There are several ways in which to conduct a supplier audit including supplier self-assessment, an onsite audit and supply chain verification audits. A supplier self-assessment is an informal preliminary audit that involves each supplier completing a self-assessment that will help identify areas of weakness in the supply chain, and areas to focus on during the more extensive on-site audit process.

An on-site audit involves assessing everything from supplier performance and environmental conditions to controls in place around process and product quality and complaint handling. More specifically, manufacturers generally look for assurances from their supplier base that that they are adhering to the requirements they have set forward. These include:

Quality agreements – providing quality assurance that products are produced and controlled consistently, and in the case of pharmaceutical and food, with no risk of cross contamination

Environmental compliance – identify and manage the environmental impact of an organization’s products, and ensure environmental performance

Corporate social responsibility and human rights – ensuring socially responsible, fair treatment of employees pertaining to health and safety, wages and underage workers

Bribery and corruption – is your supply chain actually legal in the jurisdictions it trades in

Import compliance and trade security – risk of un-manifested cargo, counterfeiting and theft

Business continuity – assurances that in the event of business disruption, a supplier has a plan in place to quickly and effectively resume business operations; and

Behavioural compliance – do your suppliers share you own company values

In today’s world, companies are under increasing pressure to establish effective programs around labor and environmental practices, responsible and ethical sourcing of materials, and efficiencies around energy, water and planning for a business disruption. A supply chain verification audit provides a bird’s eye view of many aspects of a supply chain and allows manufacturers to determine the criticality of suppliers or strategic impact on the supply chain by determining who are the high risk and low risk suppliers; understanding the reasons why, and assessing the controls in place for suppliers.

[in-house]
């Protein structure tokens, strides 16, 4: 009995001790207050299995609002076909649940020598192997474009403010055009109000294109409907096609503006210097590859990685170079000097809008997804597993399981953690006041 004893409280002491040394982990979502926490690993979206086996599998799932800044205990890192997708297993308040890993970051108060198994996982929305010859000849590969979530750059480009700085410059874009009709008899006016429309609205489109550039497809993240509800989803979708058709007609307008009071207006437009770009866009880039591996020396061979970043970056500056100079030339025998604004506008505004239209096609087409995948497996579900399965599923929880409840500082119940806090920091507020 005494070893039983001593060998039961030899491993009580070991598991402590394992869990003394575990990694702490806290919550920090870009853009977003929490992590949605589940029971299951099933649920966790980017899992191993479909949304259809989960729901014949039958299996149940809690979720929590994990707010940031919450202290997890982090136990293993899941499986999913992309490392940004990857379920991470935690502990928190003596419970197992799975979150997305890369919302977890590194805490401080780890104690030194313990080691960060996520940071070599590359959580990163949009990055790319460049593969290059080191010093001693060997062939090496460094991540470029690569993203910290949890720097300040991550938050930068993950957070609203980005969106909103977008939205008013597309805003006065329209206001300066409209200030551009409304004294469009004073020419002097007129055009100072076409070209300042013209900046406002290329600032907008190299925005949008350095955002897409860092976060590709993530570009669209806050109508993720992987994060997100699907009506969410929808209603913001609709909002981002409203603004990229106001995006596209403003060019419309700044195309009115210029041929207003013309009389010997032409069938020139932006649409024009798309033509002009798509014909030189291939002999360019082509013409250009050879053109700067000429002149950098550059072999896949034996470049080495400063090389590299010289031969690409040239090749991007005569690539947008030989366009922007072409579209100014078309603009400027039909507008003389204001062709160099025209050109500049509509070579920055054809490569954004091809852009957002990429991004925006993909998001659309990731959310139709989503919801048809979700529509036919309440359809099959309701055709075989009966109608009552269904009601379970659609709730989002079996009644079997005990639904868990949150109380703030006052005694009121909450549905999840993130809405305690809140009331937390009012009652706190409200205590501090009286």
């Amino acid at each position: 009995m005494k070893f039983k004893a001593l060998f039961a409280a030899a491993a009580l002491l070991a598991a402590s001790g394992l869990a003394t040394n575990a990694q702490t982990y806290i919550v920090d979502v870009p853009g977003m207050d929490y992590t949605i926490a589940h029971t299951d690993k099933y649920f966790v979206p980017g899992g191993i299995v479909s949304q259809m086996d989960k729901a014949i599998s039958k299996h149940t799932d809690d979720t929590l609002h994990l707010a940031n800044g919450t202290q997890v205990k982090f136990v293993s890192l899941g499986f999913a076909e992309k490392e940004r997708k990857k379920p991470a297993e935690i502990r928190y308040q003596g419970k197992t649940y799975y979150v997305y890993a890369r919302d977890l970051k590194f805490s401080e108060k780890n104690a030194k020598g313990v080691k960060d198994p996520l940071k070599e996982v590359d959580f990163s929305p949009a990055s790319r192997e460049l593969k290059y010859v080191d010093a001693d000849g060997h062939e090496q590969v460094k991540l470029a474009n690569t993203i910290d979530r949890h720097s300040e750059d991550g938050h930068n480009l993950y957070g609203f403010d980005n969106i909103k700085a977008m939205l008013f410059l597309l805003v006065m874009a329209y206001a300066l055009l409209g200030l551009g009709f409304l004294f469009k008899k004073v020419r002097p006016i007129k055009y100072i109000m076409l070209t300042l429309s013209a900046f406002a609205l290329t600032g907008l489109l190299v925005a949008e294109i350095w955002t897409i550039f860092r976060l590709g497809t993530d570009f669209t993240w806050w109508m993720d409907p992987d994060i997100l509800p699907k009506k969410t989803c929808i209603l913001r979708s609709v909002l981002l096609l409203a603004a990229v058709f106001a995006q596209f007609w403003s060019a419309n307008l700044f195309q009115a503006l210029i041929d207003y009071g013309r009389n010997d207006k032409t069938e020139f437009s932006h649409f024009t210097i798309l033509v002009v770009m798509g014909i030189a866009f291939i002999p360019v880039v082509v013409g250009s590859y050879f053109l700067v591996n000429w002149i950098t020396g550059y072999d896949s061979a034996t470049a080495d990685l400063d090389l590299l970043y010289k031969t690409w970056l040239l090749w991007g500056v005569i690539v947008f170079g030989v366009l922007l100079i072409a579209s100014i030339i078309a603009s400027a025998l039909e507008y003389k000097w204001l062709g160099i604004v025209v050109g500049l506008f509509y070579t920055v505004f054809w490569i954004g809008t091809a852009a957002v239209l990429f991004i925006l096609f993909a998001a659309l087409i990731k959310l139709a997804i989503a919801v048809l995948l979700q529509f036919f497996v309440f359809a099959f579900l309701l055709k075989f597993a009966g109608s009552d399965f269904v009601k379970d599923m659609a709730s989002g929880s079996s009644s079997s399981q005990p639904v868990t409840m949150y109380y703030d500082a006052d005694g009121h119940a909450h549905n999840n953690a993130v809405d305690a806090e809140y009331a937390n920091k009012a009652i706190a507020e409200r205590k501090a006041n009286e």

Having a secure supply chain provides a company with the visibility it needs to react and address any issue that may arise. It is reasonable therefore that the harm that potential disruptions pose to daily operations must be equalled by the allocation of sufficient resources to assess threats, take preventative measures and mitigate the resulting damage. Failure to work with suppliers to mitigate threats, prepare and verify an effective response can lead to huge financial losses and in some cases, irreparable damage to an organization.

Can your company confidently answer these seven supply chain questions?

  1. How many suppliers do you have?
  2. How many are direct vs. indirect?
  3. Do you actively verify the living profiles of your suppliers?
  4. Have you conducted risk assessments of all your suppliers?
  5. How many have you physically visited?
  6. Does your supply chain adhere to your corporate values?
  7. Can you tell your supply chain story?

Marc Barnes is BSI’s Global Director of Food and Managing Director of BSI Group Australia. BSI are a Royal Charter company with over 2,800 Food and Agriculture standards in their portfolio, supporting the food industry and supply chain on issues including food safety, food scarcity, sustainability, land usage, energy, water and Corporate Social Responsibility. BSI pioneered the development of PAS 96, working with organizations like McDonalds Europe and Tesco to create a standard that safeguards food and drink against malicious tampering by identifying and managing risks in supply chains. In Australia, BSI offers a range of integrated services including training, certification and verification, and business improvement tools, working with organizations across the entire supply chain to keep food safe, sustainable and socially responsible. For further information please visit bsigroup.com/en-au.


The original article can be viewed here